WSJ: Start sequencing vaccinations from oldest to youngest … period!

“Basing eligibility on age from now on is the scientific, and least political, method.”
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That’s the WSJ’s recommendation for cleaning up the jurisdictionally variable, logistically complicated and politically charged vaccine rationing system(s) that are currently slowing the rate of vaccinations and frustrating eager vax hunters (like me).

The WSJ’s editorial’s guiding premise:

Workers who interact with the public face a higher risk of getting Covid than those who don’t.

But households are bigger spreaders than workplaces.

And age is the most severely consequential risk factor.

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More specifically, the WSJ editorial asks:

> Who isn’t “essential”?

The list of “essential” workers has grown to virtual meaninglessness, including those who “work in transportation and logistics, food service, housing construction and finance, information technology, communications, energy, law, media, public safety, and public health.

By that definition, who isn’t essential”

See our prior post: What do lawyers, prisoners and ‘the media” have in common? 

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> Got political connections?

Initially, it was just COVID-exposed healthcare workers and 1st responders.

But, it didn’t take long for unions and other occupational groups to start flexing their political muscles.

The SEIU pushed for workers such as janitors to be considered “essential”.

Industry groups including hotels, airlines and ride-share companies began lobbying states to have their workers vaccinated first.

Now, predictably, teachers’ unions are trying to cut to the front of the line and are blackmailing politicians by refusing to reopen schools.

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> How risky is your medical condition?

No question, some comorbidity factors make a person more vulnerable to severe COVID consequences.

But, like the list of essential  occupations, the initial list of meaningful health conditions (e.g. serious heart or pulmonary diseases) quickly expanded.

Now, some of the qualifying criteria are head-scratching (e.g. slightly overweight, habitual smoking)  … while others aren’t considered serious enough (e.g. deficient immune systems, oncological history).

See our prior post: VAX: Eat, drink, smoke … and move to the front of the line.

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> How to verify eligibility?

Age is easy to verify via driver’s licenses, passports, birth certificates, and the like.

But, how to verify a person’s occupational eligibility?

A person may flash a hospital ID, but how to know if they are an ER or COVID-treating nurse or a hospital IT employee who is working from home during the pandemic?

What about teachers who  have been teaching in-person for months, versus those who have no intention of returning to the classroom any time soon?  How to determine whether a teacher is really heading back to the classroom?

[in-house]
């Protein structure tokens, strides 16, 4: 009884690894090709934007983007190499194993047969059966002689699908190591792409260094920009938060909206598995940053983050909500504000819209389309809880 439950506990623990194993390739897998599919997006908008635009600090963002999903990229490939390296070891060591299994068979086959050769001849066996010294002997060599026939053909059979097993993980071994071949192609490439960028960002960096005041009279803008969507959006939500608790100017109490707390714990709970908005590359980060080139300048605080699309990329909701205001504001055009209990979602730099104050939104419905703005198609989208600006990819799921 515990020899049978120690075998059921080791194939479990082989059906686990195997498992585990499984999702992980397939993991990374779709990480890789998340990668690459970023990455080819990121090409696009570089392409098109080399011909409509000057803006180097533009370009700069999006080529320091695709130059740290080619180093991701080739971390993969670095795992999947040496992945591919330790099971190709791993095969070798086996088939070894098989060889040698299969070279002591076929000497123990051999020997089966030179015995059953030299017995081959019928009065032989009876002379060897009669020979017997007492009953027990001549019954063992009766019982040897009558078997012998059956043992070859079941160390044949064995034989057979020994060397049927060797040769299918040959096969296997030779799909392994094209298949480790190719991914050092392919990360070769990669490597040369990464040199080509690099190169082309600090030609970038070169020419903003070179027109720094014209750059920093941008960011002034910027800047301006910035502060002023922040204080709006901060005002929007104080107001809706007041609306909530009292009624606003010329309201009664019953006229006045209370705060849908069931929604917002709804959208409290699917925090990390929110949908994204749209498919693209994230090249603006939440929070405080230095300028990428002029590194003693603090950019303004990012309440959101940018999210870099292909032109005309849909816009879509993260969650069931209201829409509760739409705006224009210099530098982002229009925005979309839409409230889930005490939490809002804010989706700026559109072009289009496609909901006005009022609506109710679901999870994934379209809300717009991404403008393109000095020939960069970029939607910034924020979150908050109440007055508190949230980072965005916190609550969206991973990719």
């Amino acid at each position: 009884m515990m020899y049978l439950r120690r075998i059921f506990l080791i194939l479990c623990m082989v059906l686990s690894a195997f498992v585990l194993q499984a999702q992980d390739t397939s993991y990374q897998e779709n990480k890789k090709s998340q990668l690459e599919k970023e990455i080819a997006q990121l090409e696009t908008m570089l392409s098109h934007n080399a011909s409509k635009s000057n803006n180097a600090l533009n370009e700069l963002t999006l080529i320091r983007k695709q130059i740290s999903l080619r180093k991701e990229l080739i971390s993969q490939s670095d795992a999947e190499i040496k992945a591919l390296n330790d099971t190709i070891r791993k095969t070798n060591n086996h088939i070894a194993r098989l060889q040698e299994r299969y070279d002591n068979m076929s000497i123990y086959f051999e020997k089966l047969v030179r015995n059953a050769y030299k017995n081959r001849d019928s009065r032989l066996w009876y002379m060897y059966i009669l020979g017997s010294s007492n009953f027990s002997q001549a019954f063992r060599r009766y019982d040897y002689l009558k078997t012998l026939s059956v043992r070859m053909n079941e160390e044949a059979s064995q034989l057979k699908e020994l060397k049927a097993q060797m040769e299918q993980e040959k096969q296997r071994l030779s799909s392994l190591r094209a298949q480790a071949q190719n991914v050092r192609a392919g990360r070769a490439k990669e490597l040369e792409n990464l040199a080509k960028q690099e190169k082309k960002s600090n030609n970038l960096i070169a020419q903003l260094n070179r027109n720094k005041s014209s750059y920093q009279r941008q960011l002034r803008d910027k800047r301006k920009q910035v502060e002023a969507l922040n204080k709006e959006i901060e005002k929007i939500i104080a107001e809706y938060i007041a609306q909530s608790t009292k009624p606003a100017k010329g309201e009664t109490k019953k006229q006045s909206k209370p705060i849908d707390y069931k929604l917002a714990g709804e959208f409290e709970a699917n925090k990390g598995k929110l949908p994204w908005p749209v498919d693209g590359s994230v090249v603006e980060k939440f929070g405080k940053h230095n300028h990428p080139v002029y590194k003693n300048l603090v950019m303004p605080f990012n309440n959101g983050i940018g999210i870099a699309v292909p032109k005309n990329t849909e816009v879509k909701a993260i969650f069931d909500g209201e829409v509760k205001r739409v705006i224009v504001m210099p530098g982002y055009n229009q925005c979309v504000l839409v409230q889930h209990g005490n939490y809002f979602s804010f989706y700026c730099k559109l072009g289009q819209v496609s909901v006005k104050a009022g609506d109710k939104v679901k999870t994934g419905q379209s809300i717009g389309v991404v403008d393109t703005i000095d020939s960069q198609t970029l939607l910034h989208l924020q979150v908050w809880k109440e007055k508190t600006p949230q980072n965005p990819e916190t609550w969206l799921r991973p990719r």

Similarly, how to verify a person’s legitimate  comorbidities? Take their word for it? Require a doctor’s note?

Given the stakes, it’s no surprise that stories abound of people claiming eligibility that may pass bureaucratic muster with the letter of the law … but certainly not the spirit of the law

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The WSJ’s bottom line:

Basing eligibility in stages from oldest to youngest from now on is simple, scientific and fair.

As supply increases, this will be the fastest way to inoculate the most people, reduce demands on the health-care system, and allow more businesses to reopen.

Interest groups will complain, but so what?

The public will understand and politicians won’t take the inevitable grief for favoritism.

It’s like music to my ears….

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P.S. West Virginia has been one of the top states re: vaccination efficiency.

One of the foundation principles that WV adopted was age-based prioritization — starting at age 80, then systematically lowering the age threshold.

And, WV only gives priority to “essential workers” who are over 50.

4 Responses to “WSJ: Start sequencing vaccinations from oldest to youngest … period!”

  1. Wichita Genealogist Says:

    One option I read about online is there are two major vaccines. One has to be used in 2 hours once it’s taken out. The other one is 12 hours once it’s taken out. Some people go to a place giving out either vaccine and form a line to see if the extra vaccines are going to be thrown out due to the limited time to use them. Quite a few have gotten the vaccine early that way. Once they run out of the vaccines that have to be thrown away if not used timely, they close the doors. I have seen various media outlets share this option.

  2. VAX: So, why is West Virginia kicking other states butts? | The Homa Files Says:

    […] See Start sequencing vaccinations from oldest to youngest … period! […]

  3. VAX: Breaking thru the vaccination bottlenecks… | The Homa Files Says:

    […] Start sequencing vaccinations from oldest to youngest … period! and So, why is West Virginia kicking other states […]

  4. Connecticut is “de-complicating” and adopting West Virginia’s vaccination model… | The Homa Files Says:

    […] See WSJ: Start sequencing vaccinations from oldest to youngest … period! […]

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